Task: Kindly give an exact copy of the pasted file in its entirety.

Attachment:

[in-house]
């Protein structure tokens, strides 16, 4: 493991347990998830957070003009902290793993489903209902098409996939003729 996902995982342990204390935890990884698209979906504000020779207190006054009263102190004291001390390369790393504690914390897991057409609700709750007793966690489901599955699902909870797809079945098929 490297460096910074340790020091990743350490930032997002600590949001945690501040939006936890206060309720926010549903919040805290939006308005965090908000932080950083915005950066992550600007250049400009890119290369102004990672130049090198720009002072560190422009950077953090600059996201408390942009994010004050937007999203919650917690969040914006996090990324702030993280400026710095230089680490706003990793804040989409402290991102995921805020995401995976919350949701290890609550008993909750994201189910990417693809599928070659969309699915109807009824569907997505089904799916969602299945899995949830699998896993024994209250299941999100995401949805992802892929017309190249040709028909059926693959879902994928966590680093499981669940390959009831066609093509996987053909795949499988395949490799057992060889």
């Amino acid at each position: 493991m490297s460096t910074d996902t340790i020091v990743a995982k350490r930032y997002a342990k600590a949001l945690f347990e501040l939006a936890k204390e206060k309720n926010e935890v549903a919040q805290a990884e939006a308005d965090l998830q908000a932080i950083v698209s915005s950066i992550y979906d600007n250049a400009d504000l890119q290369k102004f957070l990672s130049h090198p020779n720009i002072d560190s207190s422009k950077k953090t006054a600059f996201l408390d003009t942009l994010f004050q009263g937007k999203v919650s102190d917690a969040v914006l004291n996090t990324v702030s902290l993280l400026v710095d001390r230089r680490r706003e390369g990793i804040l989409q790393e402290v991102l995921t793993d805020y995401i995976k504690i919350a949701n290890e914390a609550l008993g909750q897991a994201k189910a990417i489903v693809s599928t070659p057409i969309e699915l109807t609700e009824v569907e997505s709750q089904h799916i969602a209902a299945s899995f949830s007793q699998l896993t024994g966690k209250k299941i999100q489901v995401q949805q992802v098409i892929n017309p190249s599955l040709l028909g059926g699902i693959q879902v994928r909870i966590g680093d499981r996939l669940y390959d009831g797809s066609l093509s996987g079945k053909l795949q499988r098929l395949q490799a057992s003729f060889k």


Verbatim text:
[in-house]
């Protein structure tokens, strides 16, 4: 493991347990998830957070003009902290793993489903209902098409996939003729 996902995982342990204390935890990884698209979906504000020779207190006054009263102190004291001390390369790393504690914390897991057409609700709750007793966690489901599955699902909870797809079945098929 490297460096910074340790020091990743350490930032997002600590949001945690501040939006936890206060309720926010549903919040805290939006308005965090908000932080950083915005950066992550600007250049400009890119290369102004990672130049090198720009002072560190422009950077953090600059996201408390942009994010004050937007999203919650917690969040914006996090990324702030993280400026710095230089680490706003990793804040989409402290991102995921805020995401995976919350949701290890609550008993909750994201189910990417693809599928070659969309699915109807009824569907997505089904799916969602299945899995949830699998896993024994209250299941999100995401949805992802892929017309190249040709028909059926693959879902994928966590680093499981669940390959009831066609093509996987053909795949499988395949490799057992060889």
């Amino acid at each position: 493991m490297s460096t910074d996902t340790i020091v990743a995982k350490r930032y997002a342990k600590a949001l945690f347990e501040l939006a936890k204390e206060k309720n926010e935890v549903a919040q805290a990884e939006a308005d965090l998830q908000a932080i950083v698209s915005s950066i992550y979906d600007n250049a400009d504000l890119q290369k102004f957070l990672s130049h090198p020779n720009i002072d560190s207190s422009k950077k953090t006054a600059f996201l408390d003009t942009l994010f004050q009263g937007k999203v919650s102190d917690a969040v914006l004291n996090t990324v702030s902290l993280l400026v710095d001390r230089r680490r706003e390369g990793i804040l989409q790393e402290v991102l995921t793993d805020y995401i995976k504690i919350a949701n290890e914390a609550l008993g909750q897991a994201k189910a990417i489903v693809s599928t070659p057409i969309e699915l109807t609700e009824v569907e997505s709750q089904h799916i969602a209902a299945s899995f949830s007793q699998l896993t024994g966690k209250k299941i999100q489901v995401q949805q992802v098409i892929n017309p190249s599955l040709l028909g059926g699902i693959q879902v994928r909870i966590g680093d499981r996939l669940y390959d009831g797809s066609l093509s996987g079945k053909l795949q499988r098929l395949q490799a057992s003729f060889k």